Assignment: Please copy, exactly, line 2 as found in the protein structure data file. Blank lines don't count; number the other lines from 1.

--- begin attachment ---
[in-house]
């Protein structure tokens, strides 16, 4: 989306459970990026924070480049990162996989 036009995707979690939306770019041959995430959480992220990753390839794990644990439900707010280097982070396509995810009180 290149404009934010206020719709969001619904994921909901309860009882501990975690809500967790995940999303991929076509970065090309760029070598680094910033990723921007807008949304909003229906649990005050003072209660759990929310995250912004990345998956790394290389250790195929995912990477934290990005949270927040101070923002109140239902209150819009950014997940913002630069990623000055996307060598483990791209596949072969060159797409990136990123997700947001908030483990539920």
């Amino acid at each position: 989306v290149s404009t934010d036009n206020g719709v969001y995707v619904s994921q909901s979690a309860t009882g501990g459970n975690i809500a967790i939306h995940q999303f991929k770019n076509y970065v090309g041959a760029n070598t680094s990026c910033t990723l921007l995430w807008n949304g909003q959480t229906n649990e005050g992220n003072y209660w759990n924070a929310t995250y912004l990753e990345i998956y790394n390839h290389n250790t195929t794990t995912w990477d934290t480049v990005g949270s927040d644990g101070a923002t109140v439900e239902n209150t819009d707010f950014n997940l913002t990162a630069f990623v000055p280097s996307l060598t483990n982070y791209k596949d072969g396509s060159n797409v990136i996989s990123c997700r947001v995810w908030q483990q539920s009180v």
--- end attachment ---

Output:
């Protein structure tokens, strides 16, 4: 989306459970990026924070480049990162996989 036009995707979690939306770019041959995430959480992220990753390839794990644990439900707010280097982070396509995810009180 290149404009934010206020719709969001619904994921909901309860009882501990975690809500967790995940999303991929076509970065090309760029070598680094910033990723921007807008949304909003229906649990005050003072209660759990929310995250912004990345998956790394290389250790195929995912990477934290990005949270927040101070923002109140239902209150819009950014997940913002630069990623000055996307060598483990791209596949072969060159797409990136990123997700947001908030483990539920």